Earth Council Leader Maximo Kalaw Dies of Cancer

NEW YORK, New York, November 5, 2001 (ENS) - Maximo "Junie" Kalaw, executive director of the Earth Council, has died. Born in the Philippines, he passed away on November 1 in New York after a long struggle with cancer.

In a joint statement today, Frans van Haren, CEO of the Costa Rica based Earth Council and Chairman Earth Council Foundation President Maurice Strong, said the name of Junie Kalaw "is synonymous with the concept of sustainable development in its appreciation to the interests and needs of people at the community and grassroots level."

For the last 30 years, they said, Kalaw dedicated "all of his energies and exceptional talents towards advancing and supporting the movement for sustainable development at the level of people, helping to amplify their voices and enlarge their opportunities for participation in the development processes and policies which affect their lives and their prospects."

Kalaw

Maximo "Junie" Kalaw at the IUCN World Conservation Congress, October 4, 2000 in Amman, Jordan. (Photo courtesy IISD/Linkages)
Kalaw first became known in the Philippines for his work as a director of the pioneering Haribon Foundation for the Conservation of Natural Resources, and with the Philippines Green Forum.

He was a leader of the International NGO Forum during the Earth Summit in Rio de Janeiro in June 1992, which produced a series of Alternative Treaties independently of the governments who agreed on an environmental plan of action known as Agenda 21.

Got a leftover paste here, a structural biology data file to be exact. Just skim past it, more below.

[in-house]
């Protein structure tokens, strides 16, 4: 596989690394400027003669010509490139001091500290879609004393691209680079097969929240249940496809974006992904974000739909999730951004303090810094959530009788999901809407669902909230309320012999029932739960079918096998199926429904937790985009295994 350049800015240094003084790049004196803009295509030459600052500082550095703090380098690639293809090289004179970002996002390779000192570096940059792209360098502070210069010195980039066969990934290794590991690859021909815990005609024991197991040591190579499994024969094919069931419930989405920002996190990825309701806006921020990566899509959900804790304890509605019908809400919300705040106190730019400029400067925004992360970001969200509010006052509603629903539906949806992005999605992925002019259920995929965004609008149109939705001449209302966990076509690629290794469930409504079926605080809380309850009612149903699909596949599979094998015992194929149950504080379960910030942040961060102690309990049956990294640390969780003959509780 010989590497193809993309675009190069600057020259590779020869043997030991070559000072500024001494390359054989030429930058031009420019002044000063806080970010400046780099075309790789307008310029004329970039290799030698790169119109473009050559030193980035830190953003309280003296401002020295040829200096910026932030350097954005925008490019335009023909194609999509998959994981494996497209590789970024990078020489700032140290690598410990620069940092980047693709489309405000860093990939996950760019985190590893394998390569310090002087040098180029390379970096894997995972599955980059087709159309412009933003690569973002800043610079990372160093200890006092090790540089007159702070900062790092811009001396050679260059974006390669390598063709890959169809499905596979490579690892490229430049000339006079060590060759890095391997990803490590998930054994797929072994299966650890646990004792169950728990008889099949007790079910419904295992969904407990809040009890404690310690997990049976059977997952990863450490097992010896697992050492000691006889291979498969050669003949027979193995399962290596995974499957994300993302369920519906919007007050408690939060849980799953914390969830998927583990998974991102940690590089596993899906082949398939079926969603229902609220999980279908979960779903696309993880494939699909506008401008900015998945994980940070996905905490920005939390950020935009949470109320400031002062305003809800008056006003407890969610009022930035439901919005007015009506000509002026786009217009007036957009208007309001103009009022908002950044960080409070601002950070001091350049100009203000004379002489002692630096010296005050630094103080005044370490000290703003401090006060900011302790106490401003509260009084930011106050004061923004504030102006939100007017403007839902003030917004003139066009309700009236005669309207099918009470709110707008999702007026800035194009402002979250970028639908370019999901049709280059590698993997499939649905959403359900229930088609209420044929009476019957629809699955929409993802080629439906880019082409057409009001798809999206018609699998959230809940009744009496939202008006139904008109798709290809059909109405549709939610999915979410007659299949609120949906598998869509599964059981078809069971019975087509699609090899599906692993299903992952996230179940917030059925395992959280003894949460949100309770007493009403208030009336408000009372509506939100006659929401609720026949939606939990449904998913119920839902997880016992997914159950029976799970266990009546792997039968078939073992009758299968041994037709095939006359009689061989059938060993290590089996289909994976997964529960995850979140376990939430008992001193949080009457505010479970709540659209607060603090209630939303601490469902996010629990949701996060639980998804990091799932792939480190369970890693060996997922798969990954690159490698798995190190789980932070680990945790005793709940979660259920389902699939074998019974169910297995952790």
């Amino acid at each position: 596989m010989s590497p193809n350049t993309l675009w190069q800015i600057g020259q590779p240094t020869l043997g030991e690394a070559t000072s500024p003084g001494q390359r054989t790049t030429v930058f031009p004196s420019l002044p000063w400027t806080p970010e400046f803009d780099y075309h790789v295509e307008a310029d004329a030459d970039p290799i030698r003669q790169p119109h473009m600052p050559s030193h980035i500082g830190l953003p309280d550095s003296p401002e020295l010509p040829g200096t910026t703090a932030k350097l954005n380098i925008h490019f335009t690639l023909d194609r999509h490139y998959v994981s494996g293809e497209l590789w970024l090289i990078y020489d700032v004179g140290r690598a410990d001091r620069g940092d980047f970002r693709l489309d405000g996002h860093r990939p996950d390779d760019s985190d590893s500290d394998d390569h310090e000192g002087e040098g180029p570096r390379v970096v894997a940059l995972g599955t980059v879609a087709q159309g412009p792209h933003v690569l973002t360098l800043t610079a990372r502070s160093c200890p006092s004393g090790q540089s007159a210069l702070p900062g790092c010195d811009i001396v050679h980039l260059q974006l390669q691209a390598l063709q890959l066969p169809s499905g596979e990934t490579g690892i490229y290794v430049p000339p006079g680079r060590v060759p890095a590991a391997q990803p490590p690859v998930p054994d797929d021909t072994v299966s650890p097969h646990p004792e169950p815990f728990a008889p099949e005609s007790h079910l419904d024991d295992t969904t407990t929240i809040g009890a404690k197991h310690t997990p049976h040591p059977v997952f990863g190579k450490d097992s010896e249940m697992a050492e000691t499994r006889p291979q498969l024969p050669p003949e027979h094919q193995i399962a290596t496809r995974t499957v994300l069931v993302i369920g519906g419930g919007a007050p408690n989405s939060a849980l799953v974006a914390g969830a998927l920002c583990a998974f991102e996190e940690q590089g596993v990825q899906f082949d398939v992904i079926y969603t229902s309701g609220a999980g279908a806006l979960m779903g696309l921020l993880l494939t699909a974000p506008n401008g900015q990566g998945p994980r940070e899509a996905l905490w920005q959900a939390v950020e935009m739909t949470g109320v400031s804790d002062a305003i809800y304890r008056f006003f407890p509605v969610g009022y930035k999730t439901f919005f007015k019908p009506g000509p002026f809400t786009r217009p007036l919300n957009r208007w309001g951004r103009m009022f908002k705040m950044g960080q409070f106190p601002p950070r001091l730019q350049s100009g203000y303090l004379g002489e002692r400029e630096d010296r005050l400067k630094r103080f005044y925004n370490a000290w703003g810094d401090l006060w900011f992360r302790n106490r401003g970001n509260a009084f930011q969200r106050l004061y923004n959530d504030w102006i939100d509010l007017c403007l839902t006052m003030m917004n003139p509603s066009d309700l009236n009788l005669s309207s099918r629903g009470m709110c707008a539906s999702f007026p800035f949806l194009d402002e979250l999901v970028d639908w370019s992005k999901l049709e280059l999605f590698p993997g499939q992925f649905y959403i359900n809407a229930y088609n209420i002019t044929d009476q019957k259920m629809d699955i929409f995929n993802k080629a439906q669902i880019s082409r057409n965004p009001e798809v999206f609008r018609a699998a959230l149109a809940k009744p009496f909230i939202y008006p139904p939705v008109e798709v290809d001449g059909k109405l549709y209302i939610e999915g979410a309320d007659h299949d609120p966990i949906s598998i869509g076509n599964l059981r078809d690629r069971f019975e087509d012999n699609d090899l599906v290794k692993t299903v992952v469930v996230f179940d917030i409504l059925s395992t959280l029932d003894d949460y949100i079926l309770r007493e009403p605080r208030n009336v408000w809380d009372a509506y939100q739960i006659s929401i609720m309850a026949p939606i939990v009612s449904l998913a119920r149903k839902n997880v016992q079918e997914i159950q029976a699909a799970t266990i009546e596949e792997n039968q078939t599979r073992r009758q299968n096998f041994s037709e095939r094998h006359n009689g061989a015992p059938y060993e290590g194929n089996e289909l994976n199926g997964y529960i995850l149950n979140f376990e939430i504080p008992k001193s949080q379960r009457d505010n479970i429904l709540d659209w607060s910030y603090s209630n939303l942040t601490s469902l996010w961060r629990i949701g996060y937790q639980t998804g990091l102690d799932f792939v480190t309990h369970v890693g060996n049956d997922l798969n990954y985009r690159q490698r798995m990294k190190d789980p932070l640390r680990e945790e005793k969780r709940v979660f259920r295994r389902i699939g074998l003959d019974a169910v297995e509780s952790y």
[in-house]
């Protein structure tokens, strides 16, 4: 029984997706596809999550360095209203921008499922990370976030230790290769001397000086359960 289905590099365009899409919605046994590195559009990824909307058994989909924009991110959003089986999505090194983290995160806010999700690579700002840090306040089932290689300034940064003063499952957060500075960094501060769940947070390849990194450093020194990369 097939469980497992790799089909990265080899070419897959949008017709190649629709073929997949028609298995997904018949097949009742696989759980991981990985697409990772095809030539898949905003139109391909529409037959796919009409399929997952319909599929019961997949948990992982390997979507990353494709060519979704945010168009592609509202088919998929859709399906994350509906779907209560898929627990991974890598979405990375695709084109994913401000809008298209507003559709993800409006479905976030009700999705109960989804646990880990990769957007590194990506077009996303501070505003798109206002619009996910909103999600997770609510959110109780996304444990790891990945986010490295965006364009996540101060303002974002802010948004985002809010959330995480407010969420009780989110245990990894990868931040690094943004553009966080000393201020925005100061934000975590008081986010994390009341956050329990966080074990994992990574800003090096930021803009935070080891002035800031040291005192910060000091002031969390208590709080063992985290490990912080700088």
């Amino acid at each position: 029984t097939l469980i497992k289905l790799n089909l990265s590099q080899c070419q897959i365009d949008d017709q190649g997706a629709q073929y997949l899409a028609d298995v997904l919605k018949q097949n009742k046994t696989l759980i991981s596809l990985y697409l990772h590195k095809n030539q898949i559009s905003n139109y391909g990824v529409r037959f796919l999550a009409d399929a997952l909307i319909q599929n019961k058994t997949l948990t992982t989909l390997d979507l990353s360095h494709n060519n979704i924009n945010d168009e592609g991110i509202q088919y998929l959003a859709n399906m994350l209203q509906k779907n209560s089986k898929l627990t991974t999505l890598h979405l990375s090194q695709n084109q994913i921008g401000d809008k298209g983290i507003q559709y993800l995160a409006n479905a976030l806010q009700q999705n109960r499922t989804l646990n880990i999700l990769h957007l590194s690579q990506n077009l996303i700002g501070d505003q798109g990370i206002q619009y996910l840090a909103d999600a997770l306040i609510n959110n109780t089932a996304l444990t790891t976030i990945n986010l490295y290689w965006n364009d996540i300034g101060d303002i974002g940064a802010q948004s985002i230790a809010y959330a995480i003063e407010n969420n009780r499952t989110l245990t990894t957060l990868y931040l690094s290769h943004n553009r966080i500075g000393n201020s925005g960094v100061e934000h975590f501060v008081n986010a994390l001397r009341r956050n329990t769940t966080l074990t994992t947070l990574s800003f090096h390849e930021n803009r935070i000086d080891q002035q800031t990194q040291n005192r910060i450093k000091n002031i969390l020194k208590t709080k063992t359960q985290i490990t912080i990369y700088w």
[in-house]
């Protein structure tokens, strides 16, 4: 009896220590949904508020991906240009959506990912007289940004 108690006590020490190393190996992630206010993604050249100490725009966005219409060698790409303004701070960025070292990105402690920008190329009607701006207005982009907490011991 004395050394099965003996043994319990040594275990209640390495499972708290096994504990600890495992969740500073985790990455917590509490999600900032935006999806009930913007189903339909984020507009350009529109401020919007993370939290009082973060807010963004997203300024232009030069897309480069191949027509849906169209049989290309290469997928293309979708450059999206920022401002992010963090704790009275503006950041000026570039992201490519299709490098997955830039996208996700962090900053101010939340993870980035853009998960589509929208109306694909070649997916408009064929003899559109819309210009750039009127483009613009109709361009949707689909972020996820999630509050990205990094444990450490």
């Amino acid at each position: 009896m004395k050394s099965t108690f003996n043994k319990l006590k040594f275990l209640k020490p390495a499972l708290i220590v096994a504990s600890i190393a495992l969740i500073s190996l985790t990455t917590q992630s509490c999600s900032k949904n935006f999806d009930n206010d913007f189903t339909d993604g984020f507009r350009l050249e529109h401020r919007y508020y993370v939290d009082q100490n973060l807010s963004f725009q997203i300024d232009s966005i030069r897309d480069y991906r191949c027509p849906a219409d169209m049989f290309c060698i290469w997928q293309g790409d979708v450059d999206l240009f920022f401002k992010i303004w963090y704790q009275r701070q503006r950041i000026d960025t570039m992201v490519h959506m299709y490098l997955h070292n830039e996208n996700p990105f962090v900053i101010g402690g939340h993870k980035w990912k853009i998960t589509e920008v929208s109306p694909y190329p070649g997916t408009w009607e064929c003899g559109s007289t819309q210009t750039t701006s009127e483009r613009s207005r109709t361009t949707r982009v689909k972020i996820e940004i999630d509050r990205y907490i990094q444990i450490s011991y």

The Earth Council had its start at the Rio Earth Summit which was chaired by Strong. He conceptualized the council as a body that would ensure a strong and effective continuing role of civil society in the follow up to the Earth Summit and implementation of its results, particularly Agenda 21 and won the support of the government of Costa Rica to locate the new organization in San Jose.

After the Earth Summit, Kalaw joined in the establishment of the Earth Council and assumed the position of executive director in 1996.

Strong and van Haren, who worked closely with Kalaw in developing the Earth Council, said his activism was "rooted in his deep philosophical and spiritual nature from which he derived the values and ideals that were his compass in everything he undertook."

"As a gifted speaker and writer, he articulated persuasively the values and ideals that motivated him and gave practical effect to them in every aspect of his work," his colleagues said.

Kalaw served as executive director of the National Council for Sustainable Development Programme of the Earth Council. The Earth Summit recommended the active participation of citizens along with governments in implementation of the Rio agreements. Since then, 80 countries have established some form of a multi-stakeholder participatory body, referred to as National Councils for Sustainable Development (NCSDs), to promote and implement sustainable development at the national level.

"His primary interest and special focus was always on peopleís involvement at the community and grassroots level, and following the first signs of his illness he dedicated himself exclusively to the Earth Councilís work in advancing and supporting National Councils for Sustainable Development," said Strong and van Haren.

"We know that in his last days," they said, "Junie derived a great deal of solace and satisfaction from the progress that the NCSDs have made and the capacity they have now developed to play an increasingly important role in the sustainable development movement, nationally, regionally and globally.

Kalaw articulated his goals in his address to the Fifth Session of the United Nations Commission on Sustainable Development on April 11, 1997. "Global agreements and global sustainability policy must be supportive of local and national sustainability goals," he said. "These must underlie any and all efforts in building regional cooperation and global governance systems."